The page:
Vibrant characters and prose energize this literary adventure.


A 12-year-old boy tries to save a world made of words in this middle-grade fantasy novel.

British-Iraqi Ankido Gulzar is saddened by the news his archaeologist father has disappeared in Iraq. Unfortunately, Habubti, Ankido’s beloved grandmother, is leaving him behind as she searches for his father. An acclaimed fantasy novelist, Habubti asks her grandson to care for her latest, unfinished book, cryptically specifying to keep it out of the hands of Aunt Geraldine. In Habubti’s absence, Geraldine makes a grab for the Gulzar estate by sending Ankido, the heir, to a boarding school. On the way, the boy loses consciousness, awakens, and soon finds himself in a “crossroads between worlds.” He meets Zinaida, a wanderer, who tells Ankido that “the Land of Mesopo”—the title of Habubti’s book—is dying. Mesopo is made of words and a thief, Humbaba, is gradually stealing all of them. Evidently, the Book (Habubti’s) has chosen Ankido as the new Tale Smith; indeed, the boy lately has been dreaming of entirely new words. With an ability to create worlds with invented words, Ankido may be able to rescue Mesopo, as its many books are “the pillars of mankind’s literacy.” Ankido is a well-rounded protagonist, wielding words as a weapon but also struggling to overcome sporadic fits of anger. Dynamic characters fill the pages, from creepy, fishlike River People (Humbaba’s bondsmen) to Geraldine’s winsome stepdaughters, Leila and Salma, who find their own way to Mesopo to help their cousin Ankido. Dietrich (The Great Rainbow Hug, 2011) masterfully visualizes the fantastic world: Recurring blots or pools of black ink signify Mesopo’s slowly diminishing word count. Kallick’s (Sophie’s Quest, 2018) complementary artwork is colorful and detailed, though, disappointingly, there are only two of her dual-page illustrations. The engaging tale is a quick read for young readers and adults. And while it seems the author is priming it for a series, this book can act as a stand-alone.

Vibrant characters and prose energize this literary adventure.

Pub Date: Nov. 19, 2018

ISBN: 978-1-73151-821-7

Page Count: 333

Publisher: Sable Tyger Books

Review Posted Online: April 30, 2019

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An enjoyable, cozy novel that touches on tough topics.


A group of strangers who live near each other in London become fast friends after writing their deepest secrets in a shared notebook.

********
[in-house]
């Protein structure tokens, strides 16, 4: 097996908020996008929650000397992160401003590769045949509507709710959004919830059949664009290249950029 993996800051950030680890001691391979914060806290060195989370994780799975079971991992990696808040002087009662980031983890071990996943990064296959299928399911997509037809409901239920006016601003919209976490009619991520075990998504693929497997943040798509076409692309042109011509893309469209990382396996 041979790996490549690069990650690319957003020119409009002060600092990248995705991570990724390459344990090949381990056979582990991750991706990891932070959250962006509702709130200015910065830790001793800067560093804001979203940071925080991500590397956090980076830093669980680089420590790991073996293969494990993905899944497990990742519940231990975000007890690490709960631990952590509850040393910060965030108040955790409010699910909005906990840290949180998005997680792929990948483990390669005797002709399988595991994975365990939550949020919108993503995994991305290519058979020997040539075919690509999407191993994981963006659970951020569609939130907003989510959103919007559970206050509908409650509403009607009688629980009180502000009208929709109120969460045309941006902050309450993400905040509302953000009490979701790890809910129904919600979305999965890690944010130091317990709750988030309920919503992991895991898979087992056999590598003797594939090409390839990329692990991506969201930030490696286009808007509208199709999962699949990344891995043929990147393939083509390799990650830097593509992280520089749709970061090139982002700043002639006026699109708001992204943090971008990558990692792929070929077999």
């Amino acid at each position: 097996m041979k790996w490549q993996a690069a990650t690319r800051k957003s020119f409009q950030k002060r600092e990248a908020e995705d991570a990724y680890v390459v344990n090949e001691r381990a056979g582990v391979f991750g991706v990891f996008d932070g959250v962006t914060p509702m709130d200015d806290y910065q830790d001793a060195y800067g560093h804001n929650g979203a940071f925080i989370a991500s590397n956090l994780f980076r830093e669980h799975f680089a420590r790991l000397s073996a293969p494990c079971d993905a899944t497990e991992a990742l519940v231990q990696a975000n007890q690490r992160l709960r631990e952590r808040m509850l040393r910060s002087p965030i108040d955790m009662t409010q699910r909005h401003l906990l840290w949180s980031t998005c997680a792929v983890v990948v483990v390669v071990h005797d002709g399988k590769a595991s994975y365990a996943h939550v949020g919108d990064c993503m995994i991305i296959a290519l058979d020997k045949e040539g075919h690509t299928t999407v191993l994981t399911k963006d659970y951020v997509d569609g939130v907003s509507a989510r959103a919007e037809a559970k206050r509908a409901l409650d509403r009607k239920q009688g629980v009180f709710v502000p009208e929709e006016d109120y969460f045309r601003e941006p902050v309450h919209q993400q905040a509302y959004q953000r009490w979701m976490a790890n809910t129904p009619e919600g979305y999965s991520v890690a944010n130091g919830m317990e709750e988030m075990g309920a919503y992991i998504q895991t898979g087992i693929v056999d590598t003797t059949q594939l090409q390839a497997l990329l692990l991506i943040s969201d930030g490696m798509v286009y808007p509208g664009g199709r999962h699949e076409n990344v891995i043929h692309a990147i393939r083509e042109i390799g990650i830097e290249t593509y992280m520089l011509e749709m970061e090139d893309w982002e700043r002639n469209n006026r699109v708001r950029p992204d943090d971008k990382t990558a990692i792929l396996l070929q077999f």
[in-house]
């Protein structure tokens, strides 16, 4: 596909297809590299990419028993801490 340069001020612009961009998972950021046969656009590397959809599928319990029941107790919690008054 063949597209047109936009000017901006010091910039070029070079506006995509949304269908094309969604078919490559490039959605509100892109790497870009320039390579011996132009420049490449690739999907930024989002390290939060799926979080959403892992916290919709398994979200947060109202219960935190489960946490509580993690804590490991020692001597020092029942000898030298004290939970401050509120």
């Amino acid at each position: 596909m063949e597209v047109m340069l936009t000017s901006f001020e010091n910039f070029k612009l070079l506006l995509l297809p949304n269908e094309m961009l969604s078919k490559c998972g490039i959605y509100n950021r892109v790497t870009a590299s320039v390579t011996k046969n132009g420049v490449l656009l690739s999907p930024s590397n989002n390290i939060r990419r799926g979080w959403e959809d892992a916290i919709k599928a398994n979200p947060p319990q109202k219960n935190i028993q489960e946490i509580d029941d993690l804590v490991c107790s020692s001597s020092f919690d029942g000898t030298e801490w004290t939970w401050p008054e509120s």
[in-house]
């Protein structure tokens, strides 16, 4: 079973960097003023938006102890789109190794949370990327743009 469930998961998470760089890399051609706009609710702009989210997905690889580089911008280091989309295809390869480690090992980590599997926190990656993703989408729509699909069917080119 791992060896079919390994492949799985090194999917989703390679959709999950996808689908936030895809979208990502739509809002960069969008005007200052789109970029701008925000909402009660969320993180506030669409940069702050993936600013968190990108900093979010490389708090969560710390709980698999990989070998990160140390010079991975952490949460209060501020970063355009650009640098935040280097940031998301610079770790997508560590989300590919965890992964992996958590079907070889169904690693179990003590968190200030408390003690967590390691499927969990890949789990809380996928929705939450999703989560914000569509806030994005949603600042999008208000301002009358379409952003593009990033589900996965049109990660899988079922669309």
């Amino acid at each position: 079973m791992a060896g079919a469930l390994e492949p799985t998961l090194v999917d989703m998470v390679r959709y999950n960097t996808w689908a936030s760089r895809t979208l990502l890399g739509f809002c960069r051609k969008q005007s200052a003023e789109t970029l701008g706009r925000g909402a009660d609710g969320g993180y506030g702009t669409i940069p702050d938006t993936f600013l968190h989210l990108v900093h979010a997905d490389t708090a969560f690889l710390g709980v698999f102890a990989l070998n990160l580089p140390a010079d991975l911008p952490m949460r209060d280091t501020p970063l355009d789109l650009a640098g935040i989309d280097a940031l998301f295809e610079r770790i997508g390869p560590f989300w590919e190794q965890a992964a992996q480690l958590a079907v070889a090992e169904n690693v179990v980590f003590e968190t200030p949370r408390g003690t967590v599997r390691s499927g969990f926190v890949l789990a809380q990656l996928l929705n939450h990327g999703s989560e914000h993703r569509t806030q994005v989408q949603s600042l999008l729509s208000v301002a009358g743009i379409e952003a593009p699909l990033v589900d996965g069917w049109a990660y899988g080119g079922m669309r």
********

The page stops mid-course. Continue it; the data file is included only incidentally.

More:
Julian Jessop, a septuagenarian artist, is bone-crushingly lonely when he starts “The Authenticity Project”—as he titles a slim green notebook—and begins its first handwritten entry questioning how well people know each other in his tiny corner of London. After 15 years on his own mourning the loss of his beloved wife, he begins the project with the aim that whoever finds the little volume when he leaves it in a cafe will share their true self with their own entry and then pass the volume on to a stranger. The second person to share their inner selves in the notebook’s pages is Monica, 37, owner of a failing cafe and a former corporate lawyer who desperately wants to have a baby. From there the story unfolds, as the volume travels to Thailand and back to London, seemingly destined to fall only into the hands of people—an alcoholic drug addict, an Australian tourist, a social media influencer/new mother, etc.—who already live clustered together geographically. This is a glossy tale where difficulties and addictions appear and are overcome, where lies are told and then forgiven, where love is sought and found, and where truths, once spoken, can set you free. Secondary characters, including an interracial gay couple, appear with their own nuanced parts in the story. The message is strong, urging readers to get off their smartphones and social media and live in the real, authentic world—no chain stores or brands allowed here—making friends and forming a real-life community and support network. And is that really a bad thing?

An enjoyable, cozy novel that touches on tough topics.

Pub Date: Feb. 4, 2020

ISBN: 978-1-9848-7861-8

Page Count: 368

Publisher: Pamela Dorman/Viking

Review Posted Online: Oct. 27, 2019

Kirkus Reviews Issue: Nov. 15, 2019

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A strict report, worthy of sympathy.


A violent surfacing of adolescence (which has little in common with Tarkington's earlier, broadly comic, Seventeen) has a compulsive impact.

"Nobody big except me" is the dream world of Holden Caulfield and his first person story is down to the basic, drab English of the pre-collegiate. For Holden is now being bounced from fancy prep, and, after a vicious evening with hall- and roommates, heads for New York to try to keep his latest failure from his parents. He tries to have a wild evening (all he does is pay the check), is terrorized by the hotel elevator man and his on-call whore, has a date with a girl he likes—and hates, sees his 10 year old sister, Phoebe. He also visits a sympathetic English teacher after trying on a drunken session, and when he keeps his date with Phoebe, who turns up with her suitcase to join him on his flight, he heads home to a hospital siege. This is tender and true, and impossible, in its picture of the old hells of young boys, the lonesomeness and tentative attempts to be mature and secure, the awful block between youth and being grown-up, the fright and sickness that humans and their behavior cause the challenging, the dramatization of the big bang. It is a sorry little worm's view of the off-beat of adult pressure, of contemporary strictures and conformity, of sentiment….

A strict report, worthy of sympathy.

Pub Date: June 15, 1951

ISBN: 0316769177

Page Count: -

Publisher: Little, Brown

Review Posted Online: Nov. 2, 2011

Kirkus Reviews Issue: June 15, 1951

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